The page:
Watch our quick video on New Englands great solar opportunity:
2 – Build it Better
The most important advice we have doesn’t even pertain to solar…it’s about the house itself. Build it better!
While building codes have gotten tougher around energy efficiency, we still think that a code-built home is far below the minimum insulation/air-tightness that any reasonable person would want. It really doesn’t cost that much more money to build a tighter, better-insulated home, and the effort to do so will result in huge savings down the road, in terms of energy bills you don’t need to pay and carbon pollution you’ll keep out of the atmosphere.
There are lots of nuances to this, but we’re generally fans of building at least to a “Pretty Good House” standard:
- Well-insulated (R20+) basement or slab
- R30-40+ wall system, such as 2×6 walls with dense pack cellulose for thermal resistance and 2 inch of rigid foam to eliminate thermal bridging (even better to do a double-stud wall system!)
- R60+ attic insulation
- Better than average air sealing (easier said than done, as many trades on a jobsite need to have air sealing literacy for this to be successful. For example, choices in the framing process matter in terms of air sealing, and electricians/plumbers can screw up a really good air sealing job!)
- High-end double-hung windows, or triple-glazed windows
- Mechanical ventilation (without this it’ll be hard to breathe in your tight new house!)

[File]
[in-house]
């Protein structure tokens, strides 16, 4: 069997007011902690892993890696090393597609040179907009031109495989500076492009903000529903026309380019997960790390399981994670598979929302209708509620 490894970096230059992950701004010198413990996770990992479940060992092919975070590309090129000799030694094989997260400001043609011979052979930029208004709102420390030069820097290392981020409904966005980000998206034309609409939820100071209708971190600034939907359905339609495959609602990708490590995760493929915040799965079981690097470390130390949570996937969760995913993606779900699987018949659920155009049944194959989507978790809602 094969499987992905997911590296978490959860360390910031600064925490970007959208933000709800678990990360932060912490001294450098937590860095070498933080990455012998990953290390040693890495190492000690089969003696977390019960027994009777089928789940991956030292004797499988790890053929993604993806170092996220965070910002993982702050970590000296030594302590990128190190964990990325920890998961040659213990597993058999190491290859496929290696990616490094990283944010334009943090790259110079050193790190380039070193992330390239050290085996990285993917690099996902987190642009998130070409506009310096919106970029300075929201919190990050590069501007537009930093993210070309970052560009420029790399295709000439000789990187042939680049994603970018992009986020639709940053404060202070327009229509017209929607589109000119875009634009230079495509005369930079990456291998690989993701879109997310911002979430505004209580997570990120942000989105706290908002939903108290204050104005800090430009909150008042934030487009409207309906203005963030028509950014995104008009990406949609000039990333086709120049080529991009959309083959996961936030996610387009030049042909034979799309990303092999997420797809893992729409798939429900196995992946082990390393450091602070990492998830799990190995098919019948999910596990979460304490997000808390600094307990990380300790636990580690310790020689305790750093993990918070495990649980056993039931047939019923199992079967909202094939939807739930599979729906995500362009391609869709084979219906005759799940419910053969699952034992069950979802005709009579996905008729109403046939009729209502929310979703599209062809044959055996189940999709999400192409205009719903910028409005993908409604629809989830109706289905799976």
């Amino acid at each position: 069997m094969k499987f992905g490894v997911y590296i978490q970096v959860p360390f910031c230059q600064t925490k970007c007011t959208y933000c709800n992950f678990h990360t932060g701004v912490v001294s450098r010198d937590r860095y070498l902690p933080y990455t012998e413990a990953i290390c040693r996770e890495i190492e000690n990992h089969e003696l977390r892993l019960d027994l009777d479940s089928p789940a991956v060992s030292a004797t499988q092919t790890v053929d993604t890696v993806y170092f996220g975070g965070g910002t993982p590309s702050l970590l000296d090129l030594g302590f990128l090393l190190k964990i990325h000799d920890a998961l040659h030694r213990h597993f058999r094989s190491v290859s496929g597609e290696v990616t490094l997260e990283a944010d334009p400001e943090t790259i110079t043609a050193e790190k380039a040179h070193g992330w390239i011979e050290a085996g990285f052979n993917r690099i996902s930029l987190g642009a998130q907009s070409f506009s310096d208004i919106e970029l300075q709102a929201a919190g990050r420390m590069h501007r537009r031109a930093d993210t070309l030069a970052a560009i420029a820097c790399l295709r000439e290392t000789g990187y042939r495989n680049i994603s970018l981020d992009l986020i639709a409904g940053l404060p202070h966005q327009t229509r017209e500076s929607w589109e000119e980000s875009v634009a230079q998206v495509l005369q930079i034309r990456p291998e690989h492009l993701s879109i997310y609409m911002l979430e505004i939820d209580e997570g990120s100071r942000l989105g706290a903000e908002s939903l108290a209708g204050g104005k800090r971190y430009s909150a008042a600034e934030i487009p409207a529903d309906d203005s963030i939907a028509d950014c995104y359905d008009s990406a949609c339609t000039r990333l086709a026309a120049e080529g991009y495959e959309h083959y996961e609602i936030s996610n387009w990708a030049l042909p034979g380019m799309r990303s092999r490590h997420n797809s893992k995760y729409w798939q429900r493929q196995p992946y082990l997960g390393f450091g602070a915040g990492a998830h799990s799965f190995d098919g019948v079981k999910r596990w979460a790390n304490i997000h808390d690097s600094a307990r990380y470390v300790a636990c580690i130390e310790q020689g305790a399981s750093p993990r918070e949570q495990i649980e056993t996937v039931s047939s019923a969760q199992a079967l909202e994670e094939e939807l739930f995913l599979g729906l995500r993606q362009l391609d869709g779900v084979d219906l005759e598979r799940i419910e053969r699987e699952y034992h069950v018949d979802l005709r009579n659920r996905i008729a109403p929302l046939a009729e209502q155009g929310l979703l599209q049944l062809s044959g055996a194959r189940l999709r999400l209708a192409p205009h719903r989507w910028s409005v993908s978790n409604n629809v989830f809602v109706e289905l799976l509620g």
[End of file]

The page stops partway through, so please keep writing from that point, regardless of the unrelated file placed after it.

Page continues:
For context, a home built to this standard may command a 26% cost premium over a barely-meets-code build home, but will use roughly ½ as much energy. It’s worth remembering: A code-built house is literally the worst house you are legally allowed to build in your region… A far cry from the best! (Thanks to Emily Mottram for this particular line)
3 – Build it in the Right Direction
The roof matters!! Some decisions around how you design and orient your home can have big impacts on solar.
- Everyone knows that the sun rises in the east and sets in the west… But did you know it tracks along the southern skyline as it does so? This is why solar panels (in the Northern Hemisphere) get oriented to the south. The sun is relatively higher in the skyline during the summer, and relatively lower in the wintertime.
- “True” south in New England is 195 degrees on the compass (slightly west of magnetic south).
- A perfect solar array will be on a pitched roof (6/12 to 12/12) facing +/- 15 degrees of true south.That said, solar panels will produce up to 90% of their rated output even at more east and west orientations, so if your future home’s site makes a southerly orientation impossible, it doesn’t mean solar won’t be a great investment.